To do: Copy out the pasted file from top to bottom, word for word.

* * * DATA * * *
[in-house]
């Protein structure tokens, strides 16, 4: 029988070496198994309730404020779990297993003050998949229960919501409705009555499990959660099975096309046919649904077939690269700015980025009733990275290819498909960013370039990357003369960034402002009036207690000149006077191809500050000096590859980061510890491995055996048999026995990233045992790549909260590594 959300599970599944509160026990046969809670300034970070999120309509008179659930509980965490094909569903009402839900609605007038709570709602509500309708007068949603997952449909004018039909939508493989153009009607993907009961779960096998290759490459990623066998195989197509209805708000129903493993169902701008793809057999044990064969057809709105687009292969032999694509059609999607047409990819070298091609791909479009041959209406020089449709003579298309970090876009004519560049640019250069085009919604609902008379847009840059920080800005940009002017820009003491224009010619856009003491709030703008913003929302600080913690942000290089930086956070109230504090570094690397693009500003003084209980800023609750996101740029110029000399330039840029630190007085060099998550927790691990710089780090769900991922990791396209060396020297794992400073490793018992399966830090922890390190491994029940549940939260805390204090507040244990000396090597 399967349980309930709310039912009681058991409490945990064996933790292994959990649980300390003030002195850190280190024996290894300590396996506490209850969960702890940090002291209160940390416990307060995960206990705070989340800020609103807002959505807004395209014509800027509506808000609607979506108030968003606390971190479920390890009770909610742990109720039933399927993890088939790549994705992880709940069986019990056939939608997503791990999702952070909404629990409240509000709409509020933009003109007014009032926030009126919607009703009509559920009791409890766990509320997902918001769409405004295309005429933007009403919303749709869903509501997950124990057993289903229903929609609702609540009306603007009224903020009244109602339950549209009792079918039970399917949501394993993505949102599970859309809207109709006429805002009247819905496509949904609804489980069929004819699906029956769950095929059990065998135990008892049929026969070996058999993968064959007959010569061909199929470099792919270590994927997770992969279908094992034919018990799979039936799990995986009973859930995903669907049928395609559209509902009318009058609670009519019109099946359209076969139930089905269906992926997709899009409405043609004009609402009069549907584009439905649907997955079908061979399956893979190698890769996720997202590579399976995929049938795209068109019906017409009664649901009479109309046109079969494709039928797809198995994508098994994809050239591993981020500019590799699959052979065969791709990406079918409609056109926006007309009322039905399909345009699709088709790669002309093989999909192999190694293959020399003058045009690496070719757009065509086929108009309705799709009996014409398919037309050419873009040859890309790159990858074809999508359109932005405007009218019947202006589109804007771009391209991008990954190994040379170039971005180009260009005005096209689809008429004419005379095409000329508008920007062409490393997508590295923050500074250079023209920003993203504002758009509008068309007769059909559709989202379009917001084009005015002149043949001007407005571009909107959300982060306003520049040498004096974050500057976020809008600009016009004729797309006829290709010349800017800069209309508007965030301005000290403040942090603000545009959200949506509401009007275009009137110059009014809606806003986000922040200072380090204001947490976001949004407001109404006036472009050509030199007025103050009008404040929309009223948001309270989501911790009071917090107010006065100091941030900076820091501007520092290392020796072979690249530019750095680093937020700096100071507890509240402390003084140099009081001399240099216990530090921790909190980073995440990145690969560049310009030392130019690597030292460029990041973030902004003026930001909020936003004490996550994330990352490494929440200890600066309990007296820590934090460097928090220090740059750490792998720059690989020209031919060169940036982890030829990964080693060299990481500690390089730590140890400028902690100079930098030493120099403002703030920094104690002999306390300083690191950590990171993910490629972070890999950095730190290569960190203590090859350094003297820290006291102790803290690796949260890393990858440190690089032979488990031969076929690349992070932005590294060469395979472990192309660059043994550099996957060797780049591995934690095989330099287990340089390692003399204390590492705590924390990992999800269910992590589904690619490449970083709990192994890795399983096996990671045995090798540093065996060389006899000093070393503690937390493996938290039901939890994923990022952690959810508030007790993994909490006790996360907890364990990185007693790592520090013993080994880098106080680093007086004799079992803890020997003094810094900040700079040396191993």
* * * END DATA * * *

[in-house]
């Protein structure tokens, strides 16, 4: 029988070496198994309730404020779990297993003050998949229960919501409705009555499990959660099975096309046919649904077939690269700015980025009733990275290819498909960013370039990357003369960034402002009036207690000149006077191809500050000096590859980061510890491995055996048999026995990233045992790549909260590594 959300599970599944509160026990046969809670300034970070999120309509008179659930509980965490094909569903009402839900609605007038709570709602509500309708007068949603997952449909004018039909939508493989153009009607993907009961779960096998290759490459990623066998195989197509209805708000129903493993169902701008793809057999044990064969057809709105687009292969032999694509059609999607047409990819070298091609791909479009041959209406020089449709003579298309970090876009004519560049640019250069085009919604609902008379847009840059920080800005940009002017820009003491224009010619856009003491709030703008913003929302600080913690942000290089930086956070109230504090570094690397693009500003003084209980800023609750996101740029110029000399330039840029630190007085060099998550927790691990710089780090769900991922990791396209060396020297794992400073490793018992399966830090922890390190491994029940549940939260805390204090507040244990000396090597 399967349980309930709310039912009681058991409490945990064996933790292994959990649980300390003030002195850190280190024996290894300590396996506490209850969960702890940090002291209160940390416990307060995960206990705070989340800020609103807002959505807004395209014509800027509506808000609607979506108030968003606390971190479920390890009770909610742990109720039933399927993890088939790549994705992880709940069986019990056939939608997503791990999702952070909404629990409240509000709409509020933009003109007014009032926030009126919607009703009509559920009791409890766990509320997902918001769409405004295309005429933007009403919303749709869903509501997950124990057993289903229903929609609702609540009306603007009224903020009244109602339950549209009792079918039970399917949501394993993505949102599970859309809207109709006429805002009247819905496509949904609804489980069929004819699906029956769950095929059990065998135990008892049929026969070996058999993968064959007959010569061909199929470099792919270590994927997770992969279908094992034919018990799979039936799990995986009973859930995903669907049928395609559209509902009318009058609670009519019109099946359209076969139930089905269906992926997709899009409405043609004009609402009069549907584009439905649907997955079908061979399956893979190698890769996720997202590579399976995929049938795209068109019906017409009664649901009479109309046109079969494709039928797809198995994508098994994809050239591993981020500019590799699959052979065969791709990406079918409609056109926006007309009322039905399909345009699709088709790669002309093989999909192999190694293959020399003058045009690496070719757009065509086929108009309705799709009996014409398919037309050419873009040859890309790159990858074809999508359109932005405007009218019947202006589109804007771009391209991008990954190994040379170039971005180009260009005005096209689809008429004419005379095409000329508008920007062409490393997508590295923050500074250079023209920003993203504002758009509008068309007769059909559709989202379009917001084009005015002149043949001007407005571009909107959300982060306003520049040498004096974050500057976020809008600009016009004729797309006829290709010349800017800069209309508007965030301005000290403040942090603000545009959200949506509401009007275009009137110059009014809606806003986000922040200072380090204001947490976001949004407001109404006036472009050509030199007025103050009008404040929309009223948001309270989501911790009071917090107010006065100091941030900076820091501007520092290392020796072979690249530019750095680093937020700096100071507890509240402390003084140099009081001399240099216990530090921790909190980073995440990145690969560049310009030392130019690597030292460029990041973030902004003026930001909020936003004490996550994330990352490494929440200890600066309990007296820590934090460097928090220090740059750490792998720059690989020209031919060169940036982890030829990964080693060299990481500690390089730590140890400028902690100079930098030493120099403002703030920094104690002999306390300083690191950590990171993910490629972070890999950095730190290569960190203590090859350094003297820290006291102790803290690796949260890393990858440190690089032979488990031969076929690349992070932005590294060469395979472990192309660059043994550099996957060797780049591995934690095989330099287990340089390692003399204390590492705590924390990992999800269910992590589904690619490449970083709990192994890795399983096996990671045995090798540093065996060389006899000093070393503690937390493996938290039901939890994923990022952690959810508030007790993994909490006790996360907890364990990185007693790592520090013993080994880098106080680093007086004799079992803890020997003094810094900040700079040396191993």